English
 
User Manual Privacy Policy Disclaimer Contact us
  Advanced SearchBrowse

Item

ITEM ACTIONSEXPORT

Released

Journal Article

Movement kinematics affect action prediction: Comparing human to non-human point-light actions

MPS-Authors
/persons/resource/persons20010

Stadler,  Waltraud
Department Psychology, MPI for Human Cognitive and Brain Sciences, Max Planck Society;
Department of Sport and Health Science, TU Munich, Germany;

/persons/resource/persons20009

Springer,  Anne
Department Psychology, MPI for Human Cognitive and Brain Sciences, Max Planck Society;
Department of Sport and Exercise Psychology, University of Potsdam, Germany;

/persons/resource/persons19917

Parkinson,  Jim
Max Planck Research Group Music Cognition and Action, MPI for Human Cognitive and Brain Sciences, Max Planck Society;
Institute of Cognitive Neuroscience, University College London, United Kingdom;

/persons/resource/persons19932

Prinz,  Wolfgang
Department Psychology, MPI for Human Cognitive and Brain Sciences, Max Planck Society;

External Ressource
No external resources are shared
Fulltext (public)
There are no public fulltexts stored in PuRe
Supplementary Material (public)
There is no public supplementary material available
Citation

Stadler, W., Springer, A., Parkinson, J., & Prinz, W. (2012). Movement kinematics affect action prediction: Comparing human to non-human point-light actions. Psychological Research, 76(4), 395-406. doi:10.1007/s00426-012-0431-2.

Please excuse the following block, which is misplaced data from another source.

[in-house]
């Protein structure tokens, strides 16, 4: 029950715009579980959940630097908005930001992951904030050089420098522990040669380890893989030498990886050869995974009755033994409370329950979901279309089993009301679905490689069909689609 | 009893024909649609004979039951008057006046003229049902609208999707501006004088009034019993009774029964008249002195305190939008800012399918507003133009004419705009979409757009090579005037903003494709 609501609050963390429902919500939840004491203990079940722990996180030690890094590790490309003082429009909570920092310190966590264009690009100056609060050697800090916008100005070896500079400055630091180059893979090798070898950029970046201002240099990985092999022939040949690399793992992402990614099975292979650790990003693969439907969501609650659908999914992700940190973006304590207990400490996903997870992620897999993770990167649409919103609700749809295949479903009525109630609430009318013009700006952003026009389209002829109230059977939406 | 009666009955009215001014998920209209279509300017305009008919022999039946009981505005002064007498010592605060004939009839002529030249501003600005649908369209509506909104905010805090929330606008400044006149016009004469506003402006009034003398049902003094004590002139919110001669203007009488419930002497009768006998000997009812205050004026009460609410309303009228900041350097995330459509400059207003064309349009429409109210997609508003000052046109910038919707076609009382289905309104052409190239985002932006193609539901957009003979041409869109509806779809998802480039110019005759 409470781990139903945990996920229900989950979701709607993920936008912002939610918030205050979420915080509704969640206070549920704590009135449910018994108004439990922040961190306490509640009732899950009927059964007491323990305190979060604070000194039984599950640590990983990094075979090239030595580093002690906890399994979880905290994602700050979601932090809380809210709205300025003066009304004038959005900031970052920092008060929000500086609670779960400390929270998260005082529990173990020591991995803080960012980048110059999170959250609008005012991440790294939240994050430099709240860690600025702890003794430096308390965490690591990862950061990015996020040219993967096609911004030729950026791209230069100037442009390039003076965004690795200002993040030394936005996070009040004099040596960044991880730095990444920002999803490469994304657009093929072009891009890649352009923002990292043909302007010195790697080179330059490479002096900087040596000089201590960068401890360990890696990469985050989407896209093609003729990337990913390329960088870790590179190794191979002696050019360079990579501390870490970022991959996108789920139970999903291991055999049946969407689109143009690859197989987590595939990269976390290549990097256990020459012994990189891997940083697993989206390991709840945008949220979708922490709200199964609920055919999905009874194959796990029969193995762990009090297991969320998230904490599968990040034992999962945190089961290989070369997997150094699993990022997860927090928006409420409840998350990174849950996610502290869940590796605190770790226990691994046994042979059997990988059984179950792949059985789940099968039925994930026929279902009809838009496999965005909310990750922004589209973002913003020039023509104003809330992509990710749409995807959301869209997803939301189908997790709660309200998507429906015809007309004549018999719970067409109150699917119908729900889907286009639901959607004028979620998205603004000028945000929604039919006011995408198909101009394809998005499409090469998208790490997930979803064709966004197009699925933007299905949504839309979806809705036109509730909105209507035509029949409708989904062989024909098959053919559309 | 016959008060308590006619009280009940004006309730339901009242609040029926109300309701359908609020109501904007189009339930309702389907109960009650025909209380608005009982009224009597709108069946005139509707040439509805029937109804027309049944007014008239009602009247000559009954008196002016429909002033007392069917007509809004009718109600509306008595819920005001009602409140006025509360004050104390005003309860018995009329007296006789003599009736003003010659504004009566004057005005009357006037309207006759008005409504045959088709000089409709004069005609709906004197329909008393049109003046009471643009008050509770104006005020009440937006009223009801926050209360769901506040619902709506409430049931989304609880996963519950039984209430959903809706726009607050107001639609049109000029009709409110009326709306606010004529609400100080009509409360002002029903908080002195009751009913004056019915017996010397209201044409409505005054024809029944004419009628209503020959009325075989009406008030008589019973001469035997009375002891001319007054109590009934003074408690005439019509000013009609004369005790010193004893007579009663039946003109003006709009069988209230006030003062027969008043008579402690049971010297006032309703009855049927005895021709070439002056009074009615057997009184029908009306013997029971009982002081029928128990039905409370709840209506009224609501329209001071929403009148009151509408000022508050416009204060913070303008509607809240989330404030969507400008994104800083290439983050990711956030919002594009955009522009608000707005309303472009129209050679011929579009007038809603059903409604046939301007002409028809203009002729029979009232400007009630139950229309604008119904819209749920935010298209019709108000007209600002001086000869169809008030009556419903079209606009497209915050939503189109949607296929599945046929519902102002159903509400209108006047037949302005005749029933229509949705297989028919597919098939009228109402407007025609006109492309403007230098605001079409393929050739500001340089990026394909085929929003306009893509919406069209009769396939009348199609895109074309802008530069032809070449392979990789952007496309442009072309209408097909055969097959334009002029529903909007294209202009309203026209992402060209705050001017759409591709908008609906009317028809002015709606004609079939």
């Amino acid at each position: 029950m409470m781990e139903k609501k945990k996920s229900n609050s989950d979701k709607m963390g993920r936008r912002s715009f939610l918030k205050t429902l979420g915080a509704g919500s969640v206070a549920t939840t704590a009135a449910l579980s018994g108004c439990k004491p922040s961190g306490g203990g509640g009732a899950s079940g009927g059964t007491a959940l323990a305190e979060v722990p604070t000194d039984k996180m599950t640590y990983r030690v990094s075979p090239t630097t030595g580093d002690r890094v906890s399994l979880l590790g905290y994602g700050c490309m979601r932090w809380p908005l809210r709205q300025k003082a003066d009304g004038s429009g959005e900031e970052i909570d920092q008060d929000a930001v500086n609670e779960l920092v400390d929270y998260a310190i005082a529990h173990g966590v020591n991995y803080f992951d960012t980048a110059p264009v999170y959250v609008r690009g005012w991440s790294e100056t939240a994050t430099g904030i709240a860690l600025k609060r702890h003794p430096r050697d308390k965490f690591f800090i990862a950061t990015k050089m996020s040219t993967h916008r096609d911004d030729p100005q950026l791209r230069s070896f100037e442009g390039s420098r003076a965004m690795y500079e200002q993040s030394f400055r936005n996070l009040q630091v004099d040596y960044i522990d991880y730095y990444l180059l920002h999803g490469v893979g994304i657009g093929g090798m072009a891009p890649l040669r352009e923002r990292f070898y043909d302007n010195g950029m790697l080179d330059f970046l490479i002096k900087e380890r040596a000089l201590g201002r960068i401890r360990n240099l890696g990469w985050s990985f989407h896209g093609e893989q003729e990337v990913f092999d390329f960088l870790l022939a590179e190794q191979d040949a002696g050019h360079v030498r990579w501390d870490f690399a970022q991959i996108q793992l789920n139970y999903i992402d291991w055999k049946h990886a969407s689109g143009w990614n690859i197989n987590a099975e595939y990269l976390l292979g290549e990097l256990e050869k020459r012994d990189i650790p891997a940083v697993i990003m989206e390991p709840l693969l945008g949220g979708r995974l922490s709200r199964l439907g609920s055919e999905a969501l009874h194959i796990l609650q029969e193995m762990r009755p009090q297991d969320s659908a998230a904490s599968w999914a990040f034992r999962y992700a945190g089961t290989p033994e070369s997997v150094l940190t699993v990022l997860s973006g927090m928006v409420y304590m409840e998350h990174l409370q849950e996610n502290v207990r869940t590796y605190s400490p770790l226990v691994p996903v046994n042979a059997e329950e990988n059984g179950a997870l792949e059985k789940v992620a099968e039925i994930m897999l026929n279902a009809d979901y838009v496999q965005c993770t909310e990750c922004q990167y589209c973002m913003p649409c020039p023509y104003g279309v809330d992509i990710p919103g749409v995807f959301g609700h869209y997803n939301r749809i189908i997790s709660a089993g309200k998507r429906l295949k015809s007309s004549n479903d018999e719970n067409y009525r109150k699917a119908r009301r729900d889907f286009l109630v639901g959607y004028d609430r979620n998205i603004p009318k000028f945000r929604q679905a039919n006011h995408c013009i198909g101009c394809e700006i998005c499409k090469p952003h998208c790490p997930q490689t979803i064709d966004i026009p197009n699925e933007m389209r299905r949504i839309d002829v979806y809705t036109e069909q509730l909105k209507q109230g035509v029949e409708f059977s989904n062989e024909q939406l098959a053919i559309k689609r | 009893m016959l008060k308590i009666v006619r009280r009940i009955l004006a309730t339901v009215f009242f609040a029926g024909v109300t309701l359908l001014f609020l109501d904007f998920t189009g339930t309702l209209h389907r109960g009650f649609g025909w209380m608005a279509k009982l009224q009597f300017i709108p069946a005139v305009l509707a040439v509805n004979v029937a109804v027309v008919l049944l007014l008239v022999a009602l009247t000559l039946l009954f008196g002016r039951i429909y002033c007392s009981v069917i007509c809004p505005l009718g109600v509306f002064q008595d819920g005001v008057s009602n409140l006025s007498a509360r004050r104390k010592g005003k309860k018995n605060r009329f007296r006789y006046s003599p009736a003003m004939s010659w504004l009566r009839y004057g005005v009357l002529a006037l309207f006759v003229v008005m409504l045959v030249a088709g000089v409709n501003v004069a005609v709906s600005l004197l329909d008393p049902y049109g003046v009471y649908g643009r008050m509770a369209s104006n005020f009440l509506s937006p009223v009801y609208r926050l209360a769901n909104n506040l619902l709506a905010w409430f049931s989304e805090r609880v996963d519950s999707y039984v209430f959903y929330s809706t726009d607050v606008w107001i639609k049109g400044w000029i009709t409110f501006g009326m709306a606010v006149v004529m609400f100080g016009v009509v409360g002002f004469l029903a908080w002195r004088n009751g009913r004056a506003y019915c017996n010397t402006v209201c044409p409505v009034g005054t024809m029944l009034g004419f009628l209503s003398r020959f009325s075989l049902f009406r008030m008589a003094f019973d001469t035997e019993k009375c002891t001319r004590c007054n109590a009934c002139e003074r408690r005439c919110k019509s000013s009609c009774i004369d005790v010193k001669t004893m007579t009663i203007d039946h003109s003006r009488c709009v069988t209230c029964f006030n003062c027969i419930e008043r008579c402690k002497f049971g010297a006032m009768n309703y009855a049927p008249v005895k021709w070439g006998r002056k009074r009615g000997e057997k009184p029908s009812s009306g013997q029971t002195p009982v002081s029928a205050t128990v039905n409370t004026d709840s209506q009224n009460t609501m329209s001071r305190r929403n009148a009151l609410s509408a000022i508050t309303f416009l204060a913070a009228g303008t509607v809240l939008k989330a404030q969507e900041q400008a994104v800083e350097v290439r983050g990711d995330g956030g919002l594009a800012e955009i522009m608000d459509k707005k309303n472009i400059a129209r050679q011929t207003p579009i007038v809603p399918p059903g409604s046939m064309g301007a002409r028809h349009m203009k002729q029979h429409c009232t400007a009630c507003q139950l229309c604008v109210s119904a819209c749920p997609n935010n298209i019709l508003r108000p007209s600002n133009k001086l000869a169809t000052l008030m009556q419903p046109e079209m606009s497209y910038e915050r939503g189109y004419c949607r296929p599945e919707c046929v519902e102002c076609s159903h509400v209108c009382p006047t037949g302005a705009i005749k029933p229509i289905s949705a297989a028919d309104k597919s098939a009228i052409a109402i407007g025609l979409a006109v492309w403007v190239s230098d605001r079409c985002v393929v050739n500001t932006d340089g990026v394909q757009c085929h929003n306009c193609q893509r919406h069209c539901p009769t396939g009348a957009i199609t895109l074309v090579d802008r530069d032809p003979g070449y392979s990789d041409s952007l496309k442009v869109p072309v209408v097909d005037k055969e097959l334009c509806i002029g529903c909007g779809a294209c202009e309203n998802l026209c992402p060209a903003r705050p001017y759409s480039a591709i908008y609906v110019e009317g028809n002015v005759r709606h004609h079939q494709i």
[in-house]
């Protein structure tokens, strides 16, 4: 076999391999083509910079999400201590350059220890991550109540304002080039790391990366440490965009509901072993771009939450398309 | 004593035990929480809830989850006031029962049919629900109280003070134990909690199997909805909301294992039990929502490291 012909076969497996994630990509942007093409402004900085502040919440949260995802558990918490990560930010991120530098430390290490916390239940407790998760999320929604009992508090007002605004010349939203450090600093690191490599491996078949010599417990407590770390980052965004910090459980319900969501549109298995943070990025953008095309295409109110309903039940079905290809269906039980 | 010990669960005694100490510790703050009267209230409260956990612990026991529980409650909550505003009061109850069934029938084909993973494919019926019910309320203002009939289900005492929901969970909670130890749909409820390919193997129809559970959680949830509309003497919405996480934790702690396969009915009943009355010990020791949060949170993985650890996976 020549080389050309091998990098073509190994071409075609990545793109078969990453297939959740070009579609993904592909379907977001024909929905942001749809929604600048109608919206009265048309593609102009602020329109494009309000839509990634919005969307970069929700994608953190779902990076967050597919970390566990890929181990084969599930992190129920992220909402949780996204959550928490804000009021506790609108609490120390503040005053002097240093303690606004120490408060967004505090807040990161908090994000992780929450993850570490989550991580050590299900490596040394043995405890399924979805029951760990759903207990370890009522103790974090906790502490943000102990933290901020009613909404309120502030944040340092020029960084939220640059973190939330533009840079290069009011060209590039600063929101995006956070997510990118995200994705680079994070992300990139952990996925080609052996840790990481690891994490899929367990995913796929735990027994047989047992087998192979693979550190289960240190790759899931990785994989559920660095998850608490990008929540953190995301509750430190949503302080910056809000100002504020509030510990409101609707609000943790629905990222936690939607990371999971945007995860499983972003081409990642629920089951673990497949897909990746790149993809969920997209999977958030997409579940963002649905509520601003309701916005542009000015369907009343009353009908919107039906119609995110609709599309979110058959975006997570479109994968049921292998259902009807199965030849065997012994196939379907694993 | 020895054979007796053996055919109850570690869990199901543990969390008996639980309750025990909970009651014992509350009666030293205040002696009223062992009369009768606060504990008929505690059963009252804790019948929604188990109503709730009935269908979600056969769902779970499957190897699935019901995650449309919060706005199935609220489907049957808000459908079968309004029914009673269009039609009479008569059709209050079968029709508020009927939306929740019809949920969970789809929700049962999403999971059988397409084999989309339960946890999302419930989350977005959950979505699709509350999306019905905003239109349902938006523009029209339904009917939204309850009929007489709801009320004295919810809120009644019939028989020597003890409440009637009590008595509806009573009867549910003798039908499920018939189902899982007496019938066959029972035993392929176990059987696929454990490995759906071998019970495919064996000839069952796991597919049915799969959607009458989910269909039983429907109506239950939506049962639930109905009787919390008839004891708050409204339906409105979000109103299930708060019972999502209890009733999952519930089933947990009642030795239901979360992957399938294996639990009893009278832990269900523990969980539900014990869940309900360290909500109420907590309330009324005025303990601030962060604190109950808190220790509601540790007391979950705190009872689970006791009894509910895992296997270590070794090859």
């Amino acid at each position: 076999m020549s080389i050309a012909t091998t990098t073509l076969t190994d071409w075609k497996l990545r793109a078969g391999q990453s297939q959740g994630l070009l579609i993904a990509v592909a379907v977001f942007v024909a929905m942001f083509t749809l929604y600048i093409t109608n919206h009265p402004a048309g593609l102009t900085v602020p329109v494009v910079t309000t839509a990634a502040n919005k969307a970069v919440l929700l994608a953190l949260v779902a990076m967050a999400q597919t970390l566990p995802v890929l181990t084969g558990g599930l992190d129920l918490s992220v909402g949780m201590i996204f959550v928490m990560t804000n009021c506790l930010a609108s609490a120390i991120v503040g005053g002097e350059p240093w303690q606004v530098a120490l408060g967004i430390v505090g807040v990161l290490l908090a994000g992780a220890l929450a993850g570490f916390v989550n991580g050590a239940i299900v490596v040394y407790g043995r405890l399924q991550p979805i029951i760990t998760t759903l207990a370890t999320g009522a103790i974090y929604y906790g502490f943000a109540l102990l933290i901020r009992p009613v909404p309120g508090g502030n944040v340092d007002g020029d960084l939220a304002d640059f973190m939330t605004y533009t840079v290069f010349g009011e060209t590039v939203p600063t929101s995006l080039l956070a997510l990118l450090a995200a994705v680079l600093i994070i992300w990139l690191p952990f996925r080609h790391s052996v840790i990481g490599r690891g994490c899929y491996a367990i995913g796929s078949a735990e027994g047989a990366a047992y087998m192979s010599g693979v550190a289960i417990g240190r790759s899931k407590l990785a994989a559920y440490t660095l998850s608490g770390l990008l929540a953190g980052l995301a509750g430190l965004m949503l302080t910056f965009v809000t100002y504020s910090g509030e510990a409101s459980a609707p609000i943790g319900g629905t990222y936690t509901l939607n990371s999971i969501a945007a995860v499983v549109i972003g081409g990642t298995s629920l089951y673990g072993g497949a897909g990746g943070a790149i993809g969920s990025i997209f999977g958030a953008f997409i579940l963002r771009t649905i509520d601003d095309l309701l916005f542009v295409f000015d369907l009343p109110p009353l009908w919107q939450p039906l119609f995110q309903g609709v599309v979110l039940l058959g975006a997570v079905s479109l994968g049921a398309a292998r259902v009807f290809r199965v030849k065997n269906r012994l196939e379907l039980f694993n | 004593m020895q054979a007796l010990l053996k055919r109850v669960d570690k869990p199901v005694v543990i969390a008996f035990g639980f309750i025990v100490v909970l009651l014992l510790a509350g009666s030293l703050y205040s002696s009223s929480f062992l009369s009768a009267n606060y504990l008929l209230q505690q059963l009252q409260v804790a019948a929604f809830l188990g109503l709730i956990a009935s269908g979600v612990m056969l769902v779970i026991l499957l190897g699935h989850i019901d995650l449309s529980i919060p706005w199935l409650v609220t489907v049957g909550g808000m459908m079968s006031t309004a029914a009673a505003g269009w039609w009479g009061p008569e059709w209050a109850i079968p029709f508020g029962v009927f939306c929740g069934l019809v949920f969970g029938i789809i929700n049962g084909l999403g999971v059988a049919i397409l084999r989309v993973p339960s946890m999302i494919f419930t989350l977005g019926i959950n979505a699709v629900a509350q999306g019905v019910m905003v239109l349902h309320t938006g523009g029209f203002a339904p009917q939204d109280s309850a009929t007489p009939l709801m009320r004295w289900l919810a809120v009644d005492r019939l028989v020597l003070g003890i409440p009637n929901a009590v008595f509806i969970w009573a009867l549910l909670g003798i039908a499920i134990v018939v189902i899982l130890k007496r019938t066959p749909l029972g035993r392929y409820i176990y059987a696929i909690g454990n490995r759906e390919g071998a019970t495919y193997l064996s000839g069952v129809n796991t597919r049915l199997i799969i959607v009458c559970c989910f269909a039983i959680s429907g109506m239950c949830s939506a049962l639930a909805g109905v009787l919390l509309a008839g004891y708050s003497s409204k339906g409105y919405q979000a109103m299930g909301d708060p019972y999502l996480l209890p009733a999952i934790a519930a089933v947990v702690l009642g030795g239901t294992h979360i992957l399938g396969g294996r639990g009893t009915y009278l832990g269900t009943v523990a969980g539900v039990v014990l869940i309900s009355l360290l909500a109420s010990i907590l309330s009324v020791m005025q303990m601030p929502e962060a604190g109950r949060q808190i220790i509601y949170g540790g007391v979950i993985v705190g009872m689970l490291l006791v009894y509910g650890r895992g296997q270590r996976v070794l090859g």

Cite as: http://hdl.handle.net/11858/00-001M-0000-000F-E80F-1
Abstract
The influence of movement kinematics on the accuracy of predicting the time course of another individual’s actions was studied. A human point-light shape was animated with human movement (natural condition) and with artificial movement that was more uniform regarding velocity profiles and trajectories (artificial condition). During brief occlusions, the participants predicted the actions in order to judge after occlusion whether the actions were continued coherently in time or shifted to an earlier or later frame. Error rates and reaction times were increased in the artificial compared to the natural condition. The findings suggest a perceptual advantage for movement with a human velocity profile, corresponding to the notion of a close interaction between observed and executed movement. The results are discussed in the framework of the simulation account and alternative interpretations are provided on the basis of correlations between the velocity profiles of natural and artificial movements with prediction performance.